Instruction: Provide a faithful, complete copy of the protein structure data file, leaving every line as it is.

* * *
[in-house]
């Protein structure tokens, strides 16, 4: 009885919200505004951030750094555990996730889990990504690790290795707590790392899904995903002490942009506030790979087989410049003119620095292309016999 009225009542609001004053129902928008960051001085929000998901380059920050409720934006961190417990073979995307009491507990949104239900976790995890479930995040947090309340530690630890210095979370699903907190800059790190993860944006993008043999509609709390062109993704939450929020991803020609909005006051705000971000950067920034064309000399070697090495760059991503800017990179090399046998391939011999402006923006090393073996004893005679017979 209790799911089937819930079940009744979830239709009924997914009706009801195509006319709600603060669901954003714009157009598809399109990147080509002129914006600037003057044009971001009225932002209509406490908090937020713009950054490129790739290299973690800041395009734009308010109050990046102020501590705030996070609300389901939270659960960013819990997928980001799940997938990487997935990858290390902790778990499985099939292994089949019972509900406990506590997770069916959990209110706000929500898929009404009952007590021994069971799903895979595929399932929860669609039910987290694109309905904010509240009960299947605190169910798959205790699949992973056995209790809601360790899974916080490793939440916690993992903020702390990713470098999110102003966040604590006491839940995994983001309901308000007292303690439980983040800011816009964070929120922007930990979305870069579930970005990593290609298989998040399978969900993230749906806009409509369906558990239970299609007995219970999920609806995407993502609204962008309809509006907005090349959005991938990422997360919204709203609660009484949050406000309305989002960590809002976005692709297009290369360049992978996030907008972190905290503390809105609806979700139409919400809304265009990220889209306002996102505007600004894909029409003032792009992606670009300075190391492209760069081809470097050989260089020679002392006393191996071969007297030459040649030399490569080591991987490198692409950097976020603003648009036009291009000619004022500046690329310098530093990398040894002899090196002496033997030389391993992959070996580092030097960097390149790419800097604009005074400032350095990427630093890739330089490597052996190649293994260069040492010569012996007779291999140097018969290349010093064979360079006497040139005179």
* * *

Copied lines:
[in-house]
């Protein structure tokens, strides 16, 4: 009885919200505004951030750094555990996730889990990504690790290795707590790392899904995903002490942009506030790979087989410049003119620095292309016999 009225009542609001004053129902928008960051001085929000998901380059920050409720934006961190417990073979995307009491507990949104239900976790995890479930995040947090309340530690630890210095979370699903907190800059790190993860944006993008043999509609709390062109993704939450929020991803020609909005006051705000971000950067920034064309000399070697090495760059991503800017990179090399046998391939011999402006923006090393073996004893005679017979 209790799911089937819930079940009744979830239709009924997914009706009801195509006319709600603060669901954003714009157009598809399109990147080509002129914006600037003057044009971001009225932002209509406490908090937020713009950054490129790739290299973690800041395009734009308010109050990046102020501590705030996070609300389901939270659960960013819990997928980001799940997938990487997935990858290390902790778990499985099939292994089949019972509900406990506590997770069916959990209110706000929500898929009404009952007590021994069971799903895979595929399932929860669609039910987290694109309905904010509240009960299947605190169910798959205790699949992973056995209790809601360790899974916080490793939440916690993992903020702390990713470098999110102003966040604590006491839940995994983001309901308000007292303690439980983040800011816009964070929120922007930990979305870069579930970005990593290609298989998040399978969900993230749906806009409509369906558990239970299609007995219970999920609806995407993502609204962008309809509006907005090349959005991938990422997360919204709203609660009484949050406000309305989002960590809002976005692709297009290369360049992978996030907008972190905290503390809105609806979700139409919400809304265009990220889209306002996102505007600004894909029409003032792009992606670009300075190391492209760069081809470097050989260089020679002392006393191996071969007297030459040649030399490569080591991987490198692409950097976020603003648009036009291009000619004022500046690329310098530093990398040894002899090196002496033997030389391993992959070996580092030097960097390149790419800097604009005074400032350095990427630093890739330089490597052996190649293994260069040492010569012996007779291999140097018969290349010093064979360079006497040139005179």